In Findlay Truck Line, Inc. v. Central States, Southeast & Southwest Areas Pension Fund, Nos. 12-3450 and 12-3531 (6th Cir. 2013), the plaintiff, Findlay Truck Line, Inc. (“Findlay”), brought this action seeking relief from a withdrawal liability payment it allegedly owes to the defendant, Central States, Southeast & Southwest Areas Pension Fund (“the Fund”).
In this case, Findlay was involved in a labor dispute, and as a result, ceased making contributions to a pension plan administered by the Fund. Shortly thereafter, the Fund demanded Findlay pay withdrawal liability in excess of $10 million. Findlay then filed a complaint in federal district court seeking declaratory and injunctive relief to prevent such payment. Findlay argued that the Fund’s assessment of withdrawal liability was improper, since: (1) the withdrawal occurred as the result of a labor dispute, (2) Findlay should not be forced to arbitrate (part of the collection process for withdrawal liability) the dispute because the withdrawal was “union-mandated” and (3) despite ERISA’s interim payment requirement, Findlay should not be forced to make interim payments (before the arbitrator rules on the case) because it would suffer irreparable harm if made to do so. The district court dismissed the case, holding that ERISA required the dispute to be arbitrated, and also issued an injunction enjoining the Fund from collecting withdrawal liability payments pending arbitration, as such payments would cause irreparable harm to Findlay. The Fund appeals the district court’s injunction, and Findlay cross-appeals the district court’s dismissal.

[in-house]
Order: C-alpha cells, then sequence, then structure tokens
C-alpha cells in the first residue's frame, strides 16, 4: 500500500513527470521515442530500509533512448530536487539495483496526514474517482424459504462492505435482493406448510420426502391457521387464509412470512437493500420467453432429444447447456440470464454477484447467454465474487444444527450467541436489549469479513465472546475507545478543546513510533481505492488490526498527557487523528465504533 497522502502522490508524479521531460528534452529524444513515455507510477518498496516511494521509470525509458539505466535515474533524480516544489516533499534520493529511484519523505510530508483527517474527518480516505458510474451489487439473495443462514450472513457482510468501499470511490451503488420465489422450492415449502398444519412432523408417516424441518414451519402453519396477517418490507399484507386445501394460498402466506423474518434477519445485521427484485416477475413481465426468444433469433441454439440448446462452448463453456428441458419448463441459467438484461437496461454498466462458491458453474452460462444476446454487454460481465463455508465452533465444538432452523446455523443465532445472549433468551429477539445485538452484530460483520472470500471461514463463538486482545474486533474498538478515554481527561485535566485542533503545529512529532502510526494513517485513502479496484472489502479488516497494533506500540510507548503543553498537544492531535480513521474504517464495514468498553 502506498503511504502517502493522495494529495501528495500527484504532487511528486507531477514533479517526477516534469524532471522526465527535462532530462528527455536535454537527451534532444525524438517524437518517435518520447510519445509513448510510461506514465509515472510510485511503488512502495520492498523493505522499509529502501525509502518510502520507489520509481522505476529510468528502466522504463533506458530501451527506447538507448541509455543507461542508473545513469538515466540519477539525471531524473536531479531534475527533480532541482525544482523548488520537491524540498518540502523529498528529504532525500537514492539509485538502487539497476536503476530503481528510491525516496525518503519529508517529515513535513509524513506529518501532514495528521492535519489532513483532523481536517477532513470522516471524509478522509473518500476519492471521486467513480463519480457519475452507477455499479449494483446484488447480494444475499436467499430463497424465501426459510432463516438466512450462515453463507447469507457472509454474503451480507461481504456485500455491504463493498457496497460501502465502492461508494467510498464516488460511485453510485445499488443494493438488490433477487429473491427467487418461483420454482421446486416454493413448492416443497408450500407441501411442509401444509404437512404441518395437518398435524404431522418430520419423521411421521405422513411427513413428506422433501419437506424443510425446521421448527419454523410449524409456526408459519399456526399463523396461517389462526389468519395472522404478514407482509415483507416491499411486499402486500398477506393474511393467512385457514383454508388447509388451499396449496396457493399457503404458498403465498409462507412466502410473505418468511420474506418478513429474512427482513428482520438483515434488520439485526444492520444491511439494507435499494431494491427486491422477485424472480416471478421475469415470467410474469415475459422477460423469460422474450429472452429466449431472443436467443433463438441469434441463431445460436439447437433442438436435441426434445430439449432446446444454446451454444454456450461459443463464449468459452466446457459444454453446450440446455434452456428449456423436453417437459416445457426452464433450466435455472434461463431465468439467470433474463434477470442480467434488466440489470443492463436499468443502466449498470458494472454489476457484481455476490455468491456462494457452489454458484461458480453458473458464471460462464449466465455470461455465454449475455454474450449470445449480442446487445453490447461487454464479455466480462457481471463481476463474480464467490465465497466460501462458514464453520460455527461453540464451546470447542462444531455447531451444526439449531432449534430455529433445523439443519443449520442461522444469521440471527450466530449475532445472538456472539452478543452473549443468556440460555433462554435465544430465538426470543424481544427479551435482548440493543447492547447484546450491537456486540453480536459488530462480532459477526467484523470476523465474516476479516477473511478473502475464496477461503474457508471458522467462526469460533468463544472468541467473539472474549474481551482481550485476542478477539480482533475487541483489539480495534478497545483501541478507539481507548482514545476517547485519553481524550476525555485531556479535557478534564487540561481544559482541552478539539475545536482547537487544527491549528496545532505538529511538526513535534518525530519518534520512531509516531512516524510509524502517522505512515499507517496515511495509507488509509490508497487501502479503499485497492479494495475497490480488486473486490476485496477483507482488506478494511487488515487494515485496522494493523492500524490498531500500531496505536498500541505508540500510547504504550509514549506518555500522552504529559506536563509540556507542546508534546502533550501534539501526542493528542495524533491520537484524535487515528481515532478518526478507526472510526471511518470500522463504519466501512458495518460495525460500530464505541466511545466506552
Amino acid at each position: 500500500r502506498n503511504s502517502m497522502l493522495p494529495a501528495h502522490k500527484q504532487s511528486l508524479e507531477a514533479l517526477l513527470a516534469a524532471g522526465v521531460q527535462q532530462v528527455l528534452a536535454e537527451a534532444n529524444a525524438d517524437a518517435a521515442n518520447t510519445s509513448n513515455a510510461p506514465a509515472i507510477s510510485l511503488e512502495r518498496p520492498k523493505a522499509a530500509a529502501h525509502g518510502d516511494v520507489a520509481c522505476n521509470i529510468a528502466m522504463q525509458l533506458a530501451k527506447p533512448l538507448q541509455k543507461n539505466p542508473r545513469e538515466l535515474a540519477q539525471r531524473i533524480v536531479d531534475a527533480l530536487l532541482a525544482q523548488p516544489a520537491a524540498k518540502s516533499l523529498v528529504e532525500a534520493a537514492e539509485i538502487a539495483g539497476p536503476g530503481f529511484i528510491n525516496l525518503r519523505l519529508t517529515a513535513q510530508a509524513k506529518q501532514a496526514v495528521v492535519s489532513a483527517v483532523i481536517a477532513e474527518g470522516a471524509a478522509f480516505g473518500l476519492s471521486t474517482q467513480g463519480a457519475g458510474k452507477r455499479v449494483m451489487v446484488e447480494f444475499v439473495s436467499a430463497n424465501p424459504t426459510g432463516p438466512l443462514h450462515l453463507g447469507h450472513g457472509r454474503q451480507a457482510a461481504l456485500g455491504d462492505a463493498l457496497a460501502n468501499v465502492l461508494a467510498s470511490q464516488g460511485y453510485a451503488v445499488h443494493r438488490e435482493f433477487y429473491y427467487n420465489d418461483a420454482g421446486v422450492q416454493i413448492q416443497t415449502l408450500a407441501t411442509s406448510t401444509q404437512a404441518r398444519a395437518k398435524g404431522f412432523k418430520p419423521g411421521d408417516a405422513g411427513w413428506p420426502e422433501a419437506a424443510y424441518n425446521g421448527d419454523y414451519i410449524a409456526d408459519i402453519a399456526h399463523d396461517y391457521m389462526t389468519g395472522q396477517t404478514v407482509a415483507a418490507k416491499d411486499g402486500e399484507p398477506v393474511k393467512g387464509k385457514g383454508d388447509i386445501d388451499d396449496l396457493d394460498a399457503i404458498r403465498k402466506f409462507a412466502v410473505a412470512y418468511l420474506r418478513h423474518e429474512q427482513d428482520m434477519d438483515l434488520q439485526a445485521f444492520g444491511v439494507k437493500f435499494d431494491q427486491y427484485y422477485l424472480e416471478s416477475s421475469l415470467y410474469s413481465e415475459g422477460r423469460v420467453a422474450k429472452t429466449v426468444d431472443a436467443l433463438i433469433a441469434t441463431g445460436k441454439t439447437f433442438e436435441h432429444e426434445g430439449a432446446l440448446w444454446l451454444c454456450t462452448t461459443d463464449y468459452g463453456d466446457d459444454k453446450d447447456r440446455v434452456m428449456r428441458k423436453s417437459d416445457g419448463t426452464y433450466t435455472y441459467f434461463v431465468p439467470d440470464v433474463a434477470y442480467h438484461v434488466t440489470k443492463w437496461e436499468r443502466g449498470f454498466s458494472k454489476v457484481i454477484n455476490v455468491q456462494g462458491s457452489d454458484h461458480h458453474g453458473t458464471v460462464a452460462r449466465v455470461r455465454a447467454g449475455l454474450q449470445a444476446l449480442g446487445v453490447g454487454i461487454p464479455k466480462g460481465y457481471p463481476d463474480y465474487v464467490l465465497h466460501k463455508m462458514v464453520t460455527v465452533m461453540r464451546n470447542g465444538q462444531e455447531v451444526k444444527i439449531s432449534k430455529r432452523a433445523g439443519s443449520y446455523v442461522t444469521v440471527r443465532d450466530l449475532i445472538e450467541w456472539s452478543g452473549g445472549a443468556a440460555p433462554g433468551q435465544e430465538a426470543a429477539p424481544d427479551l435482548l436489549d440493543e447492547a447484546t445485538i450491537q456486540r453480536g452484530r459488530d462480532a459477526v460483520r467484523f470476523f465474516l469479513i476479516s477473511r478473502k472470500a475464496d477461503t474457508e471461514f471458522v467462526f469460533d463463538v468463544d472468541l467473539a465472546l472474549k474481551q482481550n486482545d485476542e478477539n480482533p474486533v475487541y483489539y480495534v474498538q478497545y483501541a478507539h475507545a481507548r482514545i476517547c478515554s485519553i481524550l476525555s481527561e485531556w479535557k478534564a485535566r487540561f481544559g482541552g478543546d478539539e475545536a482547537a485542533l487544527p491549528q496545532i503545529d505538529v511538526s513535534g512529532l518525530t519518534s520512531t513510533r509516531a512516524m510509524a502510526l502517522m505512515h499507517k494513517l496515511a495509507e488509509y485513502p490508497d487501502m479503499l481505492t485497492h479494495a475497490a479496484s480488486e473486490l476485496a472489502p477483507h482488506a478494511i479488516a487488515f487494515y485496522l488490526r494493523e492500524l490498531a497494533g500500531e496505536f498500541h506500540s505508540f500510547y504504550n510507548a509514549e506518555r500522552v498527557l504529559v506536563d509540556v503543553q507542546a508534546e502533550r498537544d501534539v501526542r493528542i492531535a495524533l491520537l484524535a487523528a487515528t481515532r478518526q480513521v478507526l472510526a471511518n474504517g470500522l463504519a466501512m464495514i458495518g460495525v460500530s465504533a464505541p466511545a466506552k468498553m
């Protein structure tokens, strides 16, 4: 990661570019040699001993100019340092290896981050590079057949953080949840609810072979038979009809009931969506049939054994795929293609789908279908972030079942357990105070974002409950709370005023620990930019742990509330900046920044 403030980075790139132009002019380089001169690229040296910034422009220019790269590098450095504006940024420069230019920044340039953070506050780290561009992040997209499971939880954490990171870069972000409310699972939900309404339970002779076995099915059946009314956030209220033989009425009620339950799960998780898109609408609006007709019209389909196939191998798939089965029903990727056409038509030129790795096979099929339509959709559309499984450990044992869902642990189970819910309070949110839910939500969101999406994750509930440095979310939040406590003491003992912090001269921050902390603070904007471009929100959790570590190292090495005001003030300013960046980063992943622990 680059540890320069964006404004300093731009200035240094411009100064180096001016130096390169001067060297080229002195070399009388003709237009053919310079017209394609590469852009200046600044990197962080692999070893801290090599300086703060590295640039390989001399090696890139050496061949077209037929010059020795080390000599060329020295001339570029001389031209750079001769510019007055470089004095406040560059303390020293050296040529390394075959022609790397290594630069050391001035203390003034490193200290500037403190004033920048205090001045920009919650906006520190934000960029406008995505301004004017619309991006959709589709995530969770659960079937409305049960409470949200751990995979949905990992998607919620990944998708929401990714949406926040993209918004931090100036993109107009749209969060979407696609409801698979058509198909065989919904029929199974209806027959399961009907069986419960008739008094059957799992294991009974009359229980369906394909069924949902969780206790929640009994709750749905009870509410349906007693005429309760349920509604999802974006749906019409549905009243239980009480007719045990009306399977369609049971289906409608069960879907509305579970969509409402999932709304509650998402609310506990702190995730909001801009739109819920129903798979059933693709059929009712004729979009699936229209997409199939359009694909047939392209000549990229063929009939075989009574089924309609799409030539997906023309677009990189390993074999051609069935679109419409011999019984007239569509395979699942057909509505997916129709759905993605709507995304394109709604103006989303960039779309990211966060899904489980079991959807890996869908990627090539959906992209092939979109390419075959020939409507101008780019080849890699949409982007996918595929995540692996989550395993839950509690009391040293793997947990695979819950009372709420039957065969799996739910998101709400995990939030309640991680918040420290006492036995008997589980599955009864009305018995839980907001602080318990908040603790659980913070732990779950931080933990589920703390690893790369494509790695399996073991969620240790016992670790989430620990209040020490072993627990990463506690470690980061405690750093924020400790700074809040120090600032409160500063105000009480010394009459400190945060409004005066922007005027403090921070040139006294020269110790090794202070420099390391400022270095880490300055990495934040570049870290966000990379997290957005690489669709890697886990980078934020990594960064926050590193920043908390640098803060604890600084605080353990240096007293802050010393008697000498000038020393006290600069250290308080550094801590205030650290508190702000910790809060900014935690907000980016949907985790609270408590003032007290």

Upon reviewing the case, the Sixth Circuit Court of Appeals (the “Court”) reversed the injunctive order, but affirmed the dismissal of the case, for the following reasons:
As to the injunction, the Court said that, under ERISA, the interim payment rule- under which an employer is required to pay withdrawal liability claimed by the plan up front, and dispute the liability later-has no exceptions, such as irreparable harm. Thus, the injunction has no basis in law.
As to the dismissal of the case, the Court said that the requirement to arbitrate disputed withdrawal liability has several exceptions, but they do not apply here. Thus, the district court properly dismissed the case, with the result that Findlay will be required to arbitrate if it wishes to contest the withdrawal liability.